The green-striped cushaw grows in the southern and southwestern United States. According to Gary Nabhan, “It’s a squash that came pre-historically, north from the tropics into what is the United States today.” In her book, Foods of the Southwest Indian Nations, the author Lois Ellen Frank writes that squash, including the green-striped cushaw squash, was one of the most important New World crops. The green-striped cushaw is believed to have been domesticated in Mesoamerica sometime between 7000 and 3000 B.C. Its significance endures, she writes: “One of the most popular squash amongst the Hopi is the green-striped cushaw, which is grown each year from seeds of earlier crops.” Frank also cites the Akimiel O’odham and the Tohono O’odham, whose homeland stretches from Phoenix, Arizona, to east central Sonora, Mexico, as cushaw growers. The land is some of the hottest and driest in North America; cushaw, a heat-hardy plant, is grown there with the summer rain.

In addition to the plant’s tolerance for heat, the green-striped cushaw’s large, vigorous vines are resistant to the squash vine borer, which kills other squash and pumpkin plants that aren’t protected with pesticides. This quality may account for the green-striped cushaw’s longevity—natives could count on it when other species didn’t survive. The green-striped cushaw is also noteworthy for its fortitude after harvesting: it can be stored for up to four months.

The green-striped cushaw is not necessarily in imminent danger of extinction. It remains a central ingredient to the culinary cultures of peoples beyond the southwestern Native Americans. Making cushaw butter is a family tradition in Tennessee, and all around Appalachia cooks prefer to use cushaws in their pumpkin pies.

There is a long Louisiana Creole tradition of similarly sweetening the squash for use in pies and turnovers; sometimes it is simply eaten warm, straight from the pot. The Picayune Original Creole Cookbook, originally published in 1900, contains a recipe for pumpkin pie, or “Tarte de Citrouille”; the first line reads, “Use the delicate Cushaws for this recipe.” In his encyclopedia of Louisiana cooking traditions, the chef John Folse says that old Creole and Cajun cooks call the spiced and sweetened cushaw by the name Juirdmon.

Lolis Elie, a New Orleans writer, fondly remembers the cushaw pies that his grandmother made from harvests in Maringouin, Louisiana; he finds a worthy substitute in the cushaw pies that Francis Chauvin sells at a farmers’ market in New Orleans (before his death in 2004, Chauvin’s husband grew the cushaws she used for her pies), but Elie laments that the squash is otherwise difficult to come by. “You get the impression that the few farmers who actually grow cushaw don’t expect to sell many of them. When I see them, I tend to buy several at a time for fear that I might not see them again,” he writes in a 2006 article published in the Times-Picayune.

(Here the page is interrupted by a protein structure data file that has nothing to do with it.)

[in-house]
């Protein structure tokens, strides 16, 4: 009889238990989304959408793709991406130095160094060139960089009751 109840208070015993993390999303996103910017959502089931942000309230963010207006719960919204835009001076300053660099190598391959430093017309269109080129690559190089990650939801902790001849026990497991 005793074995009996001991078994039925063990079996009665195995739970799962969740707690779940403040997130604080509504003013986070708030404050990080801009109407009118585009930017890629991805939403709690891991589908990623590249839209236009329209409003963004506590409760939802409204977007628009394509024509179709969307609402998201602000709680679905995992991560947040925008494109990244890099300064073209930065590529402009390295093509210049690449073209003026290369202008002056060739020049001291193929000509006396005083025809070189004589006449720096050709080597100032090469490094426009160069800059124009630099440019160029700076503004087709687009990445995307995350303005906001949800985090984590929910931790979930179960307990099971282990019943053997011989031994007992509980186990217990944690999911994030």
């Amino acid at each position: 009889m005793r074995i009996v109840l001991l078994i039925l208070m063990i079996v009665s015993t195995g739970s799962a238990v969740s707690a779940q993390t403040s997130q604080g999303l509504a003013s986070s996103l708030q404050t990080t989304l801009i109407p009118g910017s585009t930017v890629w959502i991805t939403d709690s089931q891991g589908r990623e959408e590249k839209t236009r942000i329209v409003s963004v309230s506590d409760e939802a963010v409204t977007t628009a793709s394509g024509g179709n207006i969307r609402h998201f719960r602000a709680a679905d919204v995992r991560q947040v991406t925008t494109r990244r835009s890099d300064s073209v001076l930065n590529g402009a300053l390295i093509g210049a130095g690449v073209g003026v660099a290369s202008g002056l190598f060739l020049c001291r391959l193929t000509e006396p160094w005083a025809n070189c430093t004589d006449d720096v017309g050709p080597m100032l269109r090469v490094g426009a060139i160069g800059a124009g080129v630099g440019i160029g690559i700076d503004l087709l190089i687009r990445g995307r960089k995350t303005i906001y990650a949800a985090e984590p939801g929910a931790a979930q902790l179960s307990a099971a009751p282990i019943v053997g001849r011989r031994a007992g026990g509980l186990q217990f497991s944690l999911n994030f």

Gary Nabhan backs up Lolis Elie’s lament about the difficulty of obtaining grown cushaws with his own observation: “It’s not that the fruit can’t be found; it’s that they are being produced in such small numbers that it seems unlikely that future generations of farmers will find it worthwhile to cultivate them.”

In summary, the green-striped cushaw can be tasty if prepared with care; it is preferred by many cooks in the American South over the standard pumpkin for use in pumpkin pie. It is a hardy plant, one that tolerates heat and resists the deadly vine borer; it can be grown easily in vegetable gardens, and it can be stored for an unusually long time. While the green-striped cushaw is not endangered per se, it tends to be grown in small batches, often for private use, and is not widely available in retail markets. It is a prized foodstuff in various culinary cultures, including to some southwest Native Americans, to the southern Appalachians, and to the Louisiana Creoles and Italians.

This is by far the most delightful of the pumpkin family, and the way the Creoles like it best is to quarter it and cook it in the rind, after removing the seeds. Put in oven and bake till it may be pierced with a fork. Serve it in the rind, with butter on top.

Another way: Peel and cut into small pieces and steam till quite done. Do not add water as it contains quite enough. Mash and salt and pepper, and flavor with sugar, nutmeg or cinnamon.

Stir in a lump of butter, and serve.

I prepared a Cushaw today and used it in several recipes and have plenty left over for future use.  I thought I would share with you the steps I used and a couple of the recipes.  Basically, you can use cushaws in place of pumpkins in recipes.

First, I cut the Cushaw in half.

I then took out as many of the seeds as I could with my hands and then scraped the insides with a spoon.

I covered two large cookie sheets with aluminum foil and placed the cushaw with the cut side down on the cookie sheets.  I baked the cushaws in a preheated 350 degree oven.

The meat in the scooped out portion of the cushaw cooked much faster than the "tail" portion so I took the cushaw out of the oven, scooped out the meat that was cooked, cut the tail off and put it back in the oven to cook some more.  (CAUTION:  VERY HOT!  BE CAREFUL!!!)
I used a metal ice cream scoop to remove the meat from the outer rind.
The final step was to run the cushaw meat through the food processor.  At this point,  your cushaw is ready to be used in any recipe in which you would normally use pumpkin!